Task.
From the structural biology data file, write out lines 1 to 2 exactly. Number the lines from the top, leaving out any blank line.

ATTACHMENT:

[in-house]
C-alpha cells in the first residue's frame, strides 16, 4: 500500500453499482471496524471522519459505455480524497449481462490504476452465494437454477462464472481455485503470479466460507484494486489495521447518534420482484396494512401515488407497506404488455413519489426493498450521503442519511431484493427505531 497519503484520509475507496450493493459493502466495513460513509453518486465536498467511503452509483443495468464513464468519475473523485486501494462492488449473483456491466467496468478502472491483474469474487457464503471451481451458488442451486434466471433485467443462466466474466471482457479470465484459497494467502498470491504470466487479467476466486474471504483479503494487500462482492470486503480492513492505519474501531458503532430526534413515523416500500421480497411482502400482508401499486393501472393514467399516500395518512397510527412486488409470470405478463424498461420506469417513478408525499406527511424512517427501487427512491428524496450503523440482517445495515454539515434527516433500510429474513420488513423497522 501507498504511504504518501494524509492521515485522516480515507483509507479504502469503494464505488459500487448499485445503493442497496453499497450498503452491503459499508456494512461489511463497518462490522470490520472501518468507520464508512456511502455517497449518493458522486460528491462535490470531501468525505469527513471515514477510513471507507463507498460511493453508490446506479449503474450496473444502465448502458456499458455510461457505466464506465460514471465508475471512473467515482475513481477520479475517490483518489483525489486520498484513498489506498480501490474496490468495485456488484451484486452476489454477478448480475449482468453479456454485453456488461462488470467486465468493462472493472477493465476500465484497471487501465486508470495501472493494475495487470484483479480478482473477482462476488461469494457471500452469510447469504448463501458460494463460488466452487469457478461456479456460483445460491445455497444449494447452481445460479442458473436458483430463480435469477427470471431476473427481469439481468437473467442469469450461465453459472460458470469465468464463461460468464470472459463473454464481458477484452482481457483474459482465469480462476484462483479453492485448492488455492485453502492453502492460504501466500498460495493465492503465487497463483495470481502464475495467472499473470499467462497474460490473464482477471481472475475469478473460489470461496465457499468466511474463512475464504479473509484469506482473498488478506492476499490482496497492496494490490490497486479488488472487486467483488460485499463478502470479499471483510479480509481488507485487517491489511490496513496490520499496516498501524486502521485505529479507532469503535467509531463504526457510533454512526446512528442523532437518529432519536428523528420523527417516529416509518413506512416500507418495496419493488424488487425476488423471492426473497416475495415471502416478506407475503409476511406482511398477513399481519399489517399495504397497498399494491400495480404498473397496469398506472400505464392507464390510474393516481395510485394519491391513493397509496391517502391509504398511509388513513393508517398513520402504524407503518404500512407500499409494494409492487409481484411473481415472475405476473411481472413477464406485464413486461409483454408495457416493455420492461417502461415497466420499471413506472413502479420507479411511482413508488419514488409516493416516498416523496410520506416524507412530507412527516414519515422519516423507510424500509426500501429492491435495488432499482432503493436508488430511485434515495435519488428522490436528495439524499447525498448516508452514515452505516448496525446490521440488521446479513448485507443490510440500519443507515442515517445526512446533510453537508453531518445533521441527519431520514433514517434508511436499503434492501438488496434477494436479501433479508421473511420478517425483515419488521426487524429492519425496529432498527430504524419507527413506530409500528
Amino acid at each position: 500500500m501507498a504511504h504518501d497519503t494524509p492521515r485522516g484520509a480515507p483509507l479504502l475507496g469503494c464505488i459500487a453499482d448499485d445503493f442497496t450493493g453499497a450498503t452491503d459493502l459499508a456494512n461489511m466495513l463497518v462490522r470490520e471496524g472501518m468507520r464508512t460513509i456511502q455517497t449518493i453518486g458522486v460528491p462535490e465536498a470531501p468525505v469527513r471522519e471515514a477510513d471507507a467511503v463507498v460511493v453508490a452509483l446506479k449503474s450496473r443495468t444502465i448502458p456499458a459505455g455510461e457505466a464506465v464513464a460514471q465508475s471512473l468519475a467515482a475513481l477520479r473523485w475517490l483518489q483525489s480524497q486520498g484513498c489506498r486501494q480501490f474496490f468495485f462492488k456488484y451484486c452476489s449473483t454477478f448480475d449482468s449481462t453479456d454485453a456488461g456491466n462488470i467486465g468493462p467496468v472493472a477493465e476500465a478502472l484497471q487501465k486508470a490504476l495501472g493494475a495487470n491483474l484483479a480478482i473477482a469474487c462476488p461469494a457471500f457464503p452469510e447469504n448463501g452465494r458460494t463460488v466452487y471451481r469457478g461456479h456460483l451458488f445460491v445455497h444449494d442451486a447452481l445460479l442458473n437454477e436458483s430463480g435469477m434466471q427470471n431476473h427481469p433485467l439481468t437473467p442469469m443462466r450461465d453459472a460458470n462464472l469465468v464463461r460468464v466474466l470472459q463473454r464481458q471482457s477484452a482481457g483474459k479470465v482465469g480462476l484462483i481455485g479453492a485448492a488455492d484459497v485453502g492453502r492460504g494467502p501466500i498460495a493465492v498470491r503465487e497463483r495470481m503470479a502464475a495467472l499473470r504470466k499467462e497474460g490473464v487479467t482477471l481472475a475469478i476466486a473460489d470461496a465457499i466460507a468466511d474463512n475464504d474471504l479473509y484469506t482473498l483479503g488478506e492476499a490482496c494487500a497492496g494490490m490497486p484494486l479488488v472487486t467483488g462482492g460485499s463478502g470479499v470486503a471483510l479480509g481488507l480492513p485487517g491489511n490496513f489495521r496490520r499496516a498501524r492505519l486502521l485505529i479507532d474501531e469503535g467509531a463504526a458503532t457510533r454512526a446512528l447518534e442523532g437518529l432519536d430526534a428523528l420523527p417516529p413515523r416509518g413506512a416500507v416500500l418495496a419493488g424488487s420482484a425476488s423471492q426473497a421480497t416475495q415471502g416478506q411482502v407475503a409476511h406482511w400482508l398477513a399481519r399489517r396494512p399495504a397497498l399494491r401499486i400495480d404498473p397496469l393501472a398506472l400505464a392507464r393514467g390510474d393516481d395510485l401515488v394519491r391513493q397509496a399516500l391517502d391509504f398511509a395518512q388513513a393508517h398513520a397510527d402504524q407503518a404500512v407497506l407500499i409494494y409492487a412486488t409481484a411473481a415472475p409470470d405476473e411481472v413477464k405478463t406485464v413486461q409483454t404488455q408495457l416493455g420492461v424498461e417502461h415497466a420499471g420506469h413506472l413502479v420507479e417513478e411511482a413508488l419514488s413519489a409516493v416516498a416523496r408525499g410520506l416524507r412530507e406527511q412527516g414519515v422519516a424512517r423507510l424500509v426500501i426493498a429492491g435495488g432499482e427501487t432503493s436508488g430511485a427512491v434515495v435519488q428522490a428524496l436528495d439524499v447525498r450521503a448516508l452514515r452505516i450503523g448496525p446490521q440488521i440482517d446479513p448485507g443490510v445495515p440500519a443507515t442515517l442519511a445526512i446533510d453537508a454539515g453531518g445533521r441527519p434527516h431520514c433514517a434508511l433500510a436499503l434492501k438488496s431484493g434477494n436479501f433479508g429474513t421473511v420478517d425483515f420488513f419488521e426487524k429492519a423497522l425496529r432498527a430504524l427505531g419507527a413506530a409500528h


[in-house]
C-alpha cells in the first residue's frame, strides 16, 4: 500500500453499482471496524471522519459505455480524497449481462490504476452465494437454477462464472481455485503470479466460507484494486489495521447518534420482484396494512401515488407497506404488455413519489426493498450521503442519511431484493427505531 497519503484520509475507496450493493459493502466495513460513509453518486465536498467511503452509483443495468464513464468519475473523485486501494462492488449473483456491466467496468478502472491483474469474487457464503471451481451458488442451486434466471433485467443462466466474466471482457479470465484459497494467502498470491504470466487479467476466486474471504483479503494487500462482492470486503480492513492505519474501531458503532430526534413515523416500500421480497411482502400482508401499486393501472393514467399516500395518512397510527412486488409470470405478463424498461420506469417513478408525499406527511424512517427501487427512491428524496450503523440482517445495515454539515434527516433500510429474513420488513423497522 501507498504511504504518501494524509492521515485522516480515507483509507479504502469503494464505488459500487448499485445503493442497496453499497450498503452491503459499508456494512461489511463497518462490522470490520472501518468507520464508512456511502455517497449518493458522486460528491462535490470531501468525505469527513471515514477510513471507507463507498460511493453508490446506479449503474450496473444502465448502458456499458455510461457505466464506465460514471465508475471512473467515482475513481477520479475517490483518489483525489486520498484513498489506498480501490474496490468495485456488484451484486452476489454477478448480475449482468453479456454485453456488461462488470467486465468493462472493472477493465476500465484497471487501465486508470495501472493494475495487470484483479480478482473477482462476488461469494457471500452469510447469504448463501458460494463460488466452487469457478461456479456460483445460491445455497444449494447452481445460479442458473436458483430463480435469477427470471431476473427481469439481468437473467442469469450461465453459472460458470469465468464463461460468464470472459463473454464481458477484452482481457483474459482465469480462476484462483479453492485448492488455492485453502492453502492460504501466500498460495493465492503465487497463483495470481502464475495467472499473470499467462497474460490473464482477471481472475475469478473460489470461496465457499468466511474463512475464504479473509484469506482473498488478506492476499490482496497492496494490490490497486479488488472487486467483488460485499463478502470479499471483510479480509481488507485487517491489511490496513496490520499496516498501524486502521485505529479507532469503535467509531463504526457510533454512526446512528442523532437518529432519536428523528420523527417516529416509518413506512416500507418495496419493488424488487425476488423471492426473497416475495415471502416478506407475503409476511406482511398477513399481519399489517399495504397497498399494491400495480404498473397496469398506472400505464392507464390510474393516481395510485394519491391513493397509496391517502391509504398511509388513513393508517398513520402504524407503518404500512407500499409494494409492487409481484411473481415472475405476473411481472413477464406485464413486461409483454408495457416493455420492461417502461415497466420499471413506472413502479420507479411511482413508488419514488409516493416516498416523496410520506416524507412530507412527516414519515422519516423507510424500509426500501429492491435495488432499482432503493436508488430511485434515495435519488428522490436528495439524499447525498448516508452514515452505516448496525446490521440488521446479513448485507443490510440500519443507515442515517445526512446533510453537508453531518445533521441527519431520514433514517434508511436499503434492501438488496434477494436479501433479508421473511420478517425483515419488521426487524429492519425496529432498527430504524419507527413506530409500528